In this book, as in so many other works of science fiction, Earth is beset by a Malthusian trap. Luckily, humans have discovered how to teleport themselves to other locations in the universe. This ability allows humans to colonize other planets.
Since the cost of teleportation is high, colonists must be able to survive in unknown and hostile territories. Some students are trained to lead new colonization efforts and the last part of their training requires them to survive for several days on an unknown planet.
The book follows a group of students on this final part of their training. Due to certain circumstances, the students are not rescued after several days and they begin setting up their own colony.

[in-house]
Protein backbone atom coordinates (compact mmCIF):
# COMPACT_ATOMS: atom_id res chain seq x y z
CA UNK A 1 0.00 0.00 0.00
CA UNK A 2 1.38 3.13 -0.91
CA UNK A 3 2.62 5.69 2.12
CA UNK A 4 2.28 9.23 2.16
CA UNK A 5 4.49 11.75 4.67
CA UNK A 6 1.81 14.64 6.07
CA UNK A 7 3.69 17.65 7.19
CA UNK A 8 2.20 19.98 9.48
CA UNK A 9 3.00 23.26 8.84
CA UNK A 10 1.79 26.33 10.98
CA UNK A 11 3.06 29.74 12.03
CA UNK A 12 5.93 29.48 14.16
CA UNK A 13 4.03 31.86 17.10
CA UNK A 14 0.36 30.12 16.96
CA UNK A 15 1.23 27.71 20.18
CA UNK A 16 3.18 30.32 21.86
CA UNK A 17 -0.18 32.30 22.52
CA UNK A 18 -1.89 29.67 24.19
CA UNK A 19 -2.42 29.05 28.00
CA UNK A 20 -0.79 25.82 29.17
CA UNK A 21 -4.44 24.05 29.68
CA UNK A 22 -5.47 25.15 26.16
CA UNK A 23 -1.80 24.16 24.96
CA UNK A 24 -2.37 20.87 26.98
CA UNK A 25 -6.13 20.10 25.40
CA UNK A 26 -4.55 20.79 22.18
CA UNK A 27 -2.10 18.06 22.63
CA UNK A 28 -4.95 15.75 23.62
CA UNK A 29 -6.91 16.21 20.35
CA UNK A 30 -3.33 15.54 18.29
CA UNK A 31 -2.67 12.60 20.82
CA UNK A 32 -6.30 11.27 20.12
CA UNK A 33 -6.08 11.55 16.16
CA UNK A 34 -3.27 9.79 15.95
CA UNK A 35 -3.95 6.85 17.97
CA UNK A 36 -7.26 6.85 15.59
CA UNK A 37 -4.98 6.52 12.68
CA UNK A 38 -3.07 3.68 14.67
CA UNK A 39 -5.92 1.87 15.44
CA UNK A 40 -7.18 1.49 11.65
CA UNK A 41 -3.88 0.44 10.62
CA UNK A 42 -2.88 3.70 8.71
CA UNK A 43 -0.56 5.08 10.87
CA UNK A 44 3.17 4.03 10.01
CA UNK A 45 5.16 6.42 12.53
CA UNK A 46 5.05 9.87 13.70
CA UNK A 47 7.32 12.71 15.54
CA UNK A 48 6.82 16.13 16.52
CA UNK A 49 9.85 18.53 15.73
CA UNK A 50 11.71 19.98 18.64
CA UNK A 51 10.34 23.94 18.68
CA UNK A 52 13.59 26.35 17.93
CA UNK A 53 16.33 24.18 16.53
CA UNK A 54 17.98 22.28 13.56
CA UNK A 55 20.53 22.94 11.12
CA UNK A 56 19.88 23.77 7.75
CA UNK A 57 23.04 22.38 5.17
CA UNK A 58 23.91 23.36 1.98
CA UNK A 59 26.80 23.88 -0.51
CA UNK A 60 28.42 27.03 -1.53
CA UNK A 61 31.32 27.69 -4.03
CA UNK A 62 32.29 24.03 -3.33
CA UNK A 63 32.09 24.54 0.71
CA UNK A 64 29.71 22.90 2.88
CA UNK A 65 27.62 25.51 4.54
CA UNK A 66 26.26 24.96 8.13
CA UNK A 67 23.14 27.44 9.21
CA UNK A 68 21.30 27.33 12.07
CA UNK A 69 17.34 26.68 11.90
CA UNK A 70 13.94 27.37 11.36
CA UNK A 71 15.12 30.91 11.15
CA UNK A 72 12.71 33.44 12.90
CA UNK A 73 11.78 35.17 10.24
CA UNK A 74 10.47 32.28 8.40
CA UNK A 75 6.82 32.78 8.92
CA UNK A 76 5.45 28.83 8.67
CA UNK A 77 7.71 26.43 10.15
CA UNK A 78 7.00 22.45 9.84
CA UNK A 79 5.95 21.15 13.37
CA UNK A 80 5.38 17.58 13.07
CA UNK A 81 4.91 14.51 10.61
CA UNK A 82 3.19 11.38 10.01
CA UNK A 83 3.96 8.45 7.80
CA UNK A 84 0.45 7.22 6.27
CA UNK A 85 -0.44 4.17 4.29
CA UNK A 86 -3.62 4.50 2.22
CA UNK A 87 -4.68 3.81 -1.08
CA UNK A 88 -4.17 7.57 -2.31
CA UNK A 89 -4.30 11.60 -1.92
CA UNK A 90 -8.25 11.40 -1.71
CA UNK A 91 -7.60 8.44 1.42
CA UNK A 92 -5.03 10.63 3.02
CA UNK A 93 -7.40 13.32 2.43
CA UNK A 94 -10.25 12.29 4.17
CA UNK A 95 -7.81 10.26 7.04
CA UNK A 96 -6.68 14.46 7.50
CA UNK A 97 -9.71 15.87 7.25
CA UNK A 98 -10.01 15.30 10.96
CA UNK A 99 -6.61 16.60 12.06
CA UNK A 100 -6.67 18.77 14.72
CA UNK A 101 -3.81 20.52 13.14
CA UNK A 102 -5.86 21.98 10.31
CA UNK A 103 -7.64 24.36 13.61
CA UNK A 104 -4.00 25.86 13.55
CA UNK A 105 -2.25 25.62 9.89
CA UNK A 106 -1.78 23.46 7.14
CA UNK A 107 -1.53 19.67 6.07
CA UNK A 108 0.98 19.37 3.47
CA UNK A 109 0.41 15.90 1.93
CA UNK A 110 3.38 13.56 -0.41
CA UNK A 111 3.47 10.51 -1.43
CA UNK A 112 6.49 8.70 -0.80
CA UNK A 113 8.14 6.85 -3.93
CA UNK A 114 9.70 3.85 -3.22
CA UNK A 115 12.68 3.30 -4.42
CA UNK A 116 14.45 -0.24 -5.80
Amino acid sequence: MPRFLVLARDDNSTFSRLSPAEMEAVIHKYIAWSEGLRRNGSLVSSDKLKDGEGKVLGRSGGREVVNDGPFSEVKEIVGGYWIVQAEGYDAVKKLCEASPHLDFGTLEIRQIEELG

Our hero unites the students and begins the process of establishing a civilization. Almost immediately after the basic needs are being consistently met, someone else stands up, gives a pretty speech and is elected "mayor." (I found this a bit far-fetched, despite the low opinion I have of democracy, but it allowed the story to move along).
Of course, the democratically elected leader turns out to be an idiot (though he is a good politician) and the colony is soon over-run by animals because they followed their leader and failed to listen to our hero. The colony survives and elects our hero mayor and they all live happily until they’re rescued.
The book was sort of like a Lord of the Flies set in space. As far as re-civilizing stories go, Earth Abides is much better, but Tunnel was entertaining. The changes in the government were the interesting bits, but they seemed a bit hurried and consequently unbelievable. The other interesting bits revolve around the way people act outside of civilization, which I always find interesting.